There’s a long list of reasons why private school vouchers are problematic. Even though these reasons are well-documented, state legislatures keep trying to funnel more money away from public schools to private, religious schools. Unfortunately, North Carolina is no different. Legislators in that state just tried to sneak a provision into an education bill, HB 90, that would expand one of their voucher programs. We are urging Gov. Roy Cooper (D) to veto it.

Last year, North Carolina legislators decided that the state’s two voucher programs weren’t enough, so they created a new program called the Personal Education Savings Account (PESA) for students with disabilities. The PESAs are set to begin in the 2018-2019 school year. Legislators couldn’t wait for the program to even begin before trying to expand eligibility.

They must have known this move would be unpopular though, because they tried to sneak the voucher expansion into an unrelated education bill, HB 90. The House and Senate both passed HB 90 last year. Then last Thursday, legislators met in conference to work out the differences in the versions they passed. By the time they were done that evening, they had created an entirely new – and controversial – bill. Among other things, it now contains the voucher expansion. Both chambers then acted very quickly: The Senate approved this new bill by Friday afternoon, and the House approved it yesterday.

To qualify under the current program, students must have a disability and meet one other criteria from a set list, such as being a full-time student at a public school, entering kindergarten or first grade or being in foster care. If HB 90 passes, the program would be open to all students with disabilities who are eligible to attend a public school. This is a significant expansion.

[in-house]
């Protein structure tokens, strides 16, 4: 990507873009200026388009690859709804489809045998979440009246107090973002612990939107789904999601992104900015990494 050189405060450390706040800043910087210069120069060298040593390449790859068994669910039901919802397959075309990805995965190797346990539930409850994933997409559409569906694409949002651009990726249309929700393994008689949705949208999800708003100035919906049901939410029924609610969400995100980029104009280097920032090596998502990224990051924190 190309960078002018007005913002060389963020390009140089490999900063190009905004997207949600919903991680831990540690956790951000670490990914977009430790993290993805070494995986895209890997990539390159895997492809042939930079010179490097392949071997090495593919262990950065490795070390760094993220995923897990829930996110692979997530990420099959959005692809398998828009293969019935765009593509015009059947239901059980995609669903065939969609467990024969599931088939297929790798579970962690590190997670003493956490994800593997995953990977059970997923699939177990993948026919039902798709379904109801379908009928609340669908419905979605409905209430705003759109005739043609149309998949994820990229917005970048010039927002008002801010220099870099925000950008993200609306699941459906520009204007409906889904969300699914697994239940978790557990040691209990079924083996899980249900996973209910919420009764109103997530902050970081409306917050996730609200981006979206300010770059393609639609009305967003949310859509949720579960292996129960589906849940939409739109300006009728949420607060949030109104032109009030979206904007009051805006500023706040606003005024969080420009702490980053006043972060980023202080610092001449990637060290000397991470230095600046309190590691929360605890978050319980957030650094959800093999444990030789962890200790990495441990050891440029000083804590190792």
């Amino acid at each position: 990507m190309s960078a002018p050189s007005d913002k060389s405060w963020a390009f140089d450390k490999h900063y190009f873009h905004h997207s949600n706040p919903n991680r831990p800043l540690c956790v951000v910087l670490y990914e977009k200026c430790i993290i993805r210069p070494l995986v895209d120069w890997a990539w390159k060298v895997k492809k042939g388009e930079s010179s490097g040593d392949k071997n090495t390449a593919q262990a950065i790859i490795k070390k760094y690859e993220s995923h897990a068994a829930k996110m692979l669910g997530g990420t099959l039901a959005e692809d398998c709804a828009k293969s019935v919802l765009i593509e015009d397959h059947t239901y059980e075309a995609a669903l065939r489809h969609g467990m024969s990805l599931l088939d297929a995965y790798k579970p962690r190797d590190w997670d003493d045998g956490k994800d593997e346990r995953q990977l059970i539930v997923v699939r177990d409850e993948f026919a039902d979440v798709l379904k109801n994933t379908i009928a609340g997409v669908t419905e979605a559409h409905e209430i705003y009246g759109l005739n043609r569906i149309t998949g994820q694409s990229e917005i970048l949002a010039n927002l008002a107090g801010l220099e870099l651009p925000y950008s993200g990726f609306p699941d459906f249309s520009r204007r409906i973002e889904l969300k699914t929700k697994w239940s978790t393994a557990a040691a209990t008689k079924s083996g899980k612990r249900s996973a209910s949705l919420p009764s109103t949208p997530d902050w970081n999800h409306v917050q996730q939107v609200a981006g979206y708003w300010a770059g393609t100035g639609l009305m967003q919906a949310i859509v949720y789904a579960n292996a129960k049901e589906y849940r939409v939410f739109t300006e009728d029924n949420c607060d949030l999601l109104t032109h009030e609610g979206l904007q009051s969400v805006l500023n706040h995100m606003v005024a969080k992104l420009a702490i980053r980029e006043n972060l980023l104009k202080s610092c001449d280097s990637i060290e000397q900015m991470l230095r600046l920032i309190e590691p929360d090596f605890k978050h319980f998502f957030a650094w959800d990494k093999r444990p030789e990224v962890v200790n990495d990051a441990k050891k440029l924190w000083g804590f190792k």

Students who leave public schools with a voucher forfeit many of the protections provided to students under IDEA. As a result, students with disabilities have been systematically excluded from voucher programs around the country.

Although we support the goal of improving educational opportunities for students with disabilities, vouchers harm rather than improve educational outcomes. And private voucher schools are not required to adhere to the federal civil rights laws that protect those students. The Individuals with Disabilities Education Act (IDEA) ensures that students with disabilities are provided with a free appropriate public education that is tailored to their individual needs. Students who leave public schools with a voucher forfeit many of the protections provided to students under IDEA. As a result, students with disabilities have been systematically excluded from voucher programs around the country.  In fact, under the North Carolina program, voucher schools are not even prohibited from refusing to admit students based upon a disability. That just doesn’t make sense.

North Carolina’s already existing voucher programs demonstrate that vouchers don’t work. One analysis shows that a majority of voucher students scored below the 50th percentile on standardized tests two years in a row. Voucher schools in North Carolina also are unaccountable: They don’t have to be accredited or adhere to state curricular or graduation standards. And they can discriminate in their admission process, meaning they can refuse students because of their disability status, religion, sex, sexual orientation or gender identity.

Unfortunately, in North Carolina’s existing voucher programs, the vast majority of public funding goes to private religious schools: 93 percent of vouchers have been used to pay tuition at religious schools. And, like all private schools, they can take taxpayer dollars and then reject students because they are the “wrong” religion or because they have a disability. Government funding of religious discrimination violates the religious freedom of all North Carolinians.

You can let Gov. Cooper know that you oppose this bill, too. Click here for our action alert.